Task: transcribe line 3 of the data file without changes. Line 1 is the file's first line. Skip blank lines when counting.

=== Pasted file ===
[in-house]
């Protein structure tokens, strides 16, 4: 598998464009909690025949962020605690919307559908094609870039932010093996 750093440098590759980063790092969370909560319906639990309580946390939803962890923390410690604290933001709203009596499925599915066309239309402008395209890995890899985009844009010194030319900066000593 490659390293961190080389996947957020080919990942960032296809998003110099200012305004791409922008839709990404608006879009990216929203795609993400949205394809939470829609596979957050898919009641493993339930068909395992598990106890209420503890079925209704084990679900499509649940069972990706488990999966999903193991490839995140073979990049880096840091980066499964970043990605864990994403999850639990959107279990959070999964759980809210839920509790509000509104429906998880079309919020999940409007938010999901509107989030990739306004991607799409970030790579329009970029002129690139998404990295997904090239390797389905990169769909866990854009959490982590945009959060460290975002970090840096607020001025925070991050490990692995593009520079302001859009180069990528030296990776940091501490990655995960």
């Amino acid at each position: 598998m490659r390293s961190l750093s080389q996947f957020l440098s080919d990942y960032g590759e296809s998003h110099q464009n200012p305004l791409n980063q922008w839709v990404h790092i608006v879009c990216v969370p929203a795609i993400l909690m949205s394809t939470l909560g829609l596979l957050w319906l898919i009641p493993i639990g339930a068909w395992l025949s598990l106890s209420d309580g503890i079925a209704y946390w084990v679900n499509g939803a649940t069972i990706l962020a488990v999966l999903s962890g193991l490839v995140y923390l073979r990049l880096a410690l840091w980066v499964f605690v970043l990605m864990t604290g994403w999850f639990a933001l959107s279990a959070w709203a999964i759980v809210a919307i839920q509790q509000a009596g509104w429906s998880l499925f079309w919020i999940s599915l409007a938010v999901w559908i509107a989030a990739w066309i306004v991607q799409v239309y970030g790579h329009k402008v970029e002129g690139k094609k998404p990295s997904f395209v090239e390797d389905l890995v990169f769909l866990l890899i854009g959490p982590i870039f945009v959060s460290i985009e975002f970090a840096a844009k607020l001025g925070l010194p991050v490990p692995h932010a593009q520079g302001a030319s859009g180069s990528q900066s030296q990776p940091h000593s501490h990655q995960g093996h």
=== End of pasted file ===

């Amino acid at each position: 598998m490659r390293s961190l750093s080389q996947f957020l440098s080919d990942y960032g590759e296809s998003h110099q464009n200012p305004l791409n980063q922008w839709v990404h790092i608006v879009c990216v969370p929203a795609i993400l909690m949205s394809t939470l909560g829609l596979l957050w319906l898919i009641p493993i639990g339930a068909w395992l025949s598990l106890s209420d309580g503890i079925a209704y946390w084990v679900n499509g939803a649940t069972i990706l962020a488990v999966l999903s962890g193991l490839v995140y923390l073979r990049l880096a410690l840091w980066v499964f605690v970043l990605m864990t604290g994403w999850f639990a933001l959107s279990a959070w709203a999964i759980v809210a919307i839920q509790q509000a009596g509104w429906s998880l499925f079309w919020i999940s599915l409007a938010v999901w559908i509107a989030a990739w066309i306004v991607q799409v239309y970030g790579h329009k402008v970029e002129g690139k094609k998404p990295s997904f395209v090239e390797d389905l890995v990169f769909l866990l890899i854009g959490p982590i870039f945009v959060s460290i985009e975002f970090a840096a844009k607020l001025g925070l010194p991050v490990p692995h932010a593009q520079g302001a030319s859009g180069s990528q900066s030296q990776p940091h000593s501490h990655q995960g093996h």